Communicating at high data rates from Earth to the moon with laser beams is challenging because of the 400,000-kilometer distance spreading out the light beam.

Broadband speeds in Roscommon-Galway

According to a list compiled by CompareBroadband for, the average broadband speed in Co Roscommon is 11.3mbps.

The average for Co Galway, meanwhile, is 13.8mbps.

This map, meanwhile produced by Compare Broadband for FactCheck, shows a selection of various speeds in Naughten’s constituency of Roscommon-Galway.

Roscommon-Galway Selected broadband speeds in Roscommon and Galway, showing speeds under 1mb (red); 1-5mb (green); 5-10mb (yellow); 10-30mb (orange) and 30-100mb (blue).

Yet, as the above map shows, in certain places of Naughten’s constituency (e.g. Roscommon town and Frenchpark) broadband speeds reach, and even exceed, the speeds of almost 20mbps transmitted to and from the moon.

(Click here to view an interactive map.)

shutterstock_285636983 Neil Armstrong on the moon in 1969. Shutterstock Shutterstock

The Experts

So: does that mean broadband received by a satellite near the moon was actually faster than in many households in Roscommon-Galway?

Yes. But – it’s only been done once, in a ‘proof of concept’ experiment, as Dr Alan Morrison, Dean of Engineering at UCC, explains to

It was a demonstration to show you could send information at broadband speeds between the earth and the moon…. but there is no broadband on the moon.

“I understand where Minister Naughten is coming from,” he added.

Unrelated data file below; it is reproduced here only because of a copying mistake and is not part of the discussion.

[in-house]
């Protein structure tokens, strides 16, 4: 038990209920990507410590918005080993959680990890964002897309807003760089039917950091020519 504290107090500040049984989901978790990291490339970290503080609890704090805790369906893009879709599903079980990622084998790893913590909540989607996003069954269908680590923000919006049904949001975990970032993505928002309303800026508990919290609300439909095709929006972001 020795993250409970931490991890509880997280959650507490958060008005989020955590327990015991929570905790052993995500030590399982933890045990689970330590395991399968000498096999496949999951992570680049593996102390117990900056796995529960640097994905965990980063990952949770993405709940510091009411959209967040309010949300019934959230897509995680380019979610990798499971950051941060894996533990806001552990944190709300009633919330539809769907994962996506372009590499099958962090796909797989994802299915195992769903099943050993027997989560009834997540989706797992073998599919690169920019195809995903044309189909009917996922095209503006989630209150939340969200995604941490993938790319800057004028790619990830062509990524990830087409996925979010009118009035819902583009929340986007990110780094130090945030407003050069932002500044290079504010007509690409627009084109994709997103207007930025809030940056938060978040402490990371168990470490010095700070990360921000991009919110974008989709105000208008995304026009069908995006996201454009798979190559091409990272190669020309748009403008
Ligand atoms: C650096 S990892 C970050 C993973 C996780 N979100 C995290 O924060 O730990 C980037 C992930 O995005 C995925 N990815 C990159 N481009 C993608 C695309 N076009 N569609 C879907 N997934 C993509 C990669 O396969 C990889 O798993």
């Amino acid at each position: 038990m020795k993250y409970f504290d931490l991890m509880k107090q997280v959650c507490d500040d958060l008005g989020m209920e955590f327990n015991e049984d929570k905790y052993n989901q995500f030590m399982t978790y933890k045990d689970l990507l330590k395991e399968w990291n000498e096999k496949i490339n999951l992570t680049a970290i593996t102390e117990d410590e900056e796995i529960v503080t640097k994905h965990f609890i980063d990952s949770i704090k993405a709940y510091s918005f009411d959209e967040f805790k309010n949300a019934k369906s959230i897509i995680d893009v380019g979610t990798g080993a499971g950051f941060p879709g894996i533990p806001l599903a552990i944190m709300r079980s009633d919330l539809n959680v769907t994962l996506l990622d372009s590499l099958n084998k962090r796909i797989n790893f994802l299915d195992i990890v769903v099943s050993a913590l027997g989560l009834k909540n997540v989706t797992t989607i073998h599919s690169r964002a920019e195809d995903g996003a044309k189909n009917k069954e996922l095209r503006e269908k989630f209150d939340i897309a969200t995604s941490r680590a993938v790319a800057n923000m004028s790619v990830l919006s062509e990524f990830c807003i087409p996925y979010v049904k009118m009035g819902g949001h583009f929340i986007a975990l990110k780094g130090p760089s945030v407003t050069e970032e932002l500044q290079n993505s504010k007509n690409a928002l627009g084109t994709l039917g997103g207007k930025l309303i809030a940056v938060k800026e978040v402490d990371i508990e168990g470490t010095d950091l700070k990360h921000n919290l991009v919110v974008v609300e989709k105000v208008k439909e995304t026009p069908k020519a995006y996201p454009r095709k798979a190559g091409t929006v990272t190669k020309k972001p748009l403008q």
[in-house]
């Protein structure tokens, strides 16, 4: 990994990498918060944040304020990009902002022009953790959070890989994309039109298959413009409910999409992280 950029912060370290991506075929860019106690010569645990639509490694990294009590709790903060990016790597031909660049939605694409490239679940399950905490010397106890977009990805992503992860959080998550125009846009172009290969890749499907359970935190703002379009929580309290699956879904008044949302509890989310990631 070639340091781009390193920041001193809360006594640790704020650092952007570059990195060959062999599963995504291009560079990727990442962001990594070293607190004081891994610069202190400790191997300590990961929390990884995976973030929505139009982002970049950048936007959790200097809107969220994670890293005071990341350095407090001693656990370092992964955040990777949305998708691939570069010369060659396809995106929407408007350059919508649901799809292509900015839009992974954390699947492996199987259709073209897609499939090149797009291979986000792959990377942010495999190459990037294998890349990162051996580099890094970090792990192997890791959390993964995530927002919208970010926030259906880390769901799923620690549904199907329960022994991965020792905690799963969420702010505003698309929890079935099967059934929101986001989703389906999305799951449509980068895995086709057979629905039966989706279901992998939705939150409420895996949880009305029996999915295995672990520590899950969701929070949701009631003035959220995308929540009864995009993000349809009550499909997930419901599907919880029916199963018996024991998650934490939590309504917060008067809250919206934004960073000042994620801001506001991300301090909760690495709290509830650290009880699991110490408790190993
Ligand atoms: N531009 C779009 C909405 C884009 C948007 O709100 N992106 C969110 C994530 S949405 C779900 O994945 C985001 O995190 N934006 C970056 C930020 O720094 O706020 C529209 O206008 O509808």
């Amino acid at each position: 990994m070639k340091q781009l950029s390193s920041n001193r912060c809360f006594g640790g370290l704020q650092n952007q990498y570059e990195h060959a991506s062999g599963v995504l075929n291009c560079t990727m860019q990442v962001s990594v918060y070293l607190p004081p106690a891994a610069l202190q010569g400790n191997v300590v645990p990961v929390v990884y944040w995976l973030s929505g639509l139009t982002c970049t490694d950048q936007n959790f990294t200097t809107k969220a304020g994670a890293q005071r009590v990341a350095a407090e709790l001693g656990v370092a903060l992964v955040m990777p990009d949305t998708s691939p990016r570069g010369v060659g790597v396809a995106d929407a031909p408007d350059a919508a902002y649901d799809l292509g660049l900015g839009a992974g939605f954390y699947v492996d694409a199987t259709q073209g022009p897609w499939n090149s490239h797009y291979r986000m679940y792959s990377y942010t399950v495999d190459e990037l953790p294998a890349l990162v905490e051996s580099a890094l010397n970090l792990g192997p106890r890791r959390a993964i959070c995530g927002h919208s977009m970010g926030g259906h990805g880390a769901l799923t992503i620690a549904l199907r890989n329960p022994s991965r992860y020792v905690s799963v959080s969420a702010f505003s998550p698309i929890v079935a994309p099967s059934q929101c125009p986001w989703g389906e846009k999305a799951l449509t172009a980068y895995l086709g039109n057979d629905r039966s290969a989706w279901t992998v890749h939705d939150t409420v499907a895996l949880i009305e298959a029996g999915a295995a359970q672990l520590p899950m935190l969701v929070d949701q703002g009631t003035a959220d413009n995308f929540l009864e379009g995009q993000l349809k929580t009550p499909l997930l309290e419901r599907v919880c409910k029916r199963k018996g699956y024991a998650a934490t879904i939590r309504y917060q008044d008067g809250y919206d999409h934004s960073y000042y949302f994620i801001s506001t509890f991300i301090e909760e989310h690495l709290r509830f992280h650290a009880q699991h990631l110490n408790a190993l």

There is technology out there that can send information over 400,000 km to the moon… faster than speeds many in Ireland are receiving.

Also, there was no ‘contention’ – meaning the lunar satellite didn’t have to compete with other subscribers in the same area, Morrison said.

Another leading expert, Dr David McCloskey, of the photonics group at Trinity College Dublin’s school of physics, explained to that the problems in connecting rural Ireland to broadband over 30mbps are quite different to those in transmitting to the moon.

He said:

Although Mark’s team can provide download rates of up to 600mbps this would only suffice to keep 20 homes happy in the west of Ireland.
“The link to the moon is essentially a fibre optic link without the cable,” he said.
Dr McCloskey added that Nasa will probably adopt the technology as a regular link, as it is reasonably economical to run in terms of power consumption.


The broadband in Nasa’s experiment wasn’t actually beamed to the moon itself but rather to satellites circling it.

Also, it’s not being done regularly - yet

Nevertheless, Nasa and MIT have shown it is possible for broadband to be sent to the moon at speeds faster than the average connection available in Roscommon-Galway.

Allowing Minister Naughten some leeway for making what was essentially rhetorical point, rather than a scientific analysis, we rate this claim Half-True.

Send your FactCheck requests to

Your Voice
Readers Comments
    Submit a report
    Please help us understand how this comment violates our community guidelines.
    Thank you for the feedback
    Your feedback has been sent to our team for review.